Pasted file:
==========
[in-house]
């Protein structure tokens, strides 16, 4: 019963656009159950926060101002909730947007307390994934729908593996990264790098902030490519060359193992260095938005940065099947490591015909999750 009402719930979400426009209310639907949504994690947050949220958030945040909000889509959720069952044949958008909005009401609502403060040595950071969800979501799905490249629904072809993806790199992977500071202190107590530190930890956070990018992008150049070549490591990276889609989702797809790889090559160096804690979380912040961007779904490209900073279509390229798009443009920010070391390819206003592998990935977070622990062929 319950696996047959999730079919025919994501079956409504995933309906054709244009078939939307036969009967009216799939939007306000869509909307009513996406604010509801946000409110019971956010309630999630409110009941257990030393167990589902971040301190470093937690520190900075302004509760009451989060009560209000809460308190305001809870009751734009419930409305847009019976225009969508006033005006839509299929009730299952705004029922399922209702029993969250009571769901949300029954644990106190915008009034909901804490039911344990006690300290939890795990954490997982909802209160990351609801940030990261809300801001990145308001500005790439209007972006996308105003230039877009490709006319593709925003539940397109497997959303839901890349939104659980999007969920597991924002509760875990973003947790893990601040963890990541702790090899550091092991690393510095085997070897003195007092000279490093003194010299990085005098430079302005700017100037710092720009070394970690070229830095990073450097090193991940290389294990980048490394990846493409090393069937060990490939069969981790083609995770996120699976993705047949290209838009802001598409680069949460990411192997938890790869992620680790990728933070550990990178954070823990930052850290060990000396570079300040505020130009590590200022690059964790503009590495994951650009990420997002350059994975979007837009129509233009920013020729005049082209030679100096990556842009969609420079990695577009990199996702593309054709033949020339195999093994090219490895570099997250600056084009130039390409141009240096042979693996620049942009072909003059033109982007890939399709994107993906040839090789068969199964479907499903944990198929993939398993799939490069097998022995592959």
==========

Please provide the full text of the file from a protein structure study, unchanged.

[in-house]
């Protein structure tokens, strides 16, 4: 019963656009159950926060101002909730947007307390994934729908593996990264790098902030490519060359193992260095938005940065099947490591015909999750 009402719930979400426009209310639907949504994690947050949220958030945040909000889509959720069952044949958008909005009401609502403060040595950071969800979501799905490249629904072809993806790199992977500071202190107590530190930890956070990018992008150049070549490591990276889609989702797809790889090559160096804690979380912040961007779904490209900073279509390229798009443009920010070391390819206003592998990935977070622990062929 319950696996047959999730079919025919994501079956409504995933309906054709244009078939939307036969009967009216799939939007306000869509909307009513996406604010509801946000409110019971956010309630999630409110009941257990030393167990589902971040301190470093937690520190900075302004509760009451989060009560209000809460308190305001809870009751734009419930409305847009019976225009969508006033005006839509299929009730299952705004029922399922209702029993969250009571769901949300029954644990106190915008009034909901804490039911344990006690300290939890795990954490997982909802209160990351609801940030990261809300801001990145308001500005790439209007972006996308105003230039877009490709006319593709925003539940397109497997959303839901890349939104659980999007969920597991924002509760875990973003947790893990601040963890990541702790090899550091092991690393510095085997070897003195007092000279490093003194010299990085005098430079302005700017100037710092720009070394970690070229830095990073450097090193991940290389294990980048490394990846493409090393069937060990490939069969981790083609995770996120699976993705047949290209838009802001598409680069949460990411192997938890790869992620680790990728933070550990990178954070823990930052850290060990000396570079300040505020130009590590200022690059964790503009590495994951650009990420997002350059994975979007837009129509233009920013020729005049082209030679100096990556842009969609420079990695577009990199996702593309054709033949020339195999093994090219490895570099997250600056084009130039390409141009240096042979693996620049942009072909003059033109982007890939399709994107993906040839090789068969199964479907499903944990198929993939398993799939490069097998022995592959």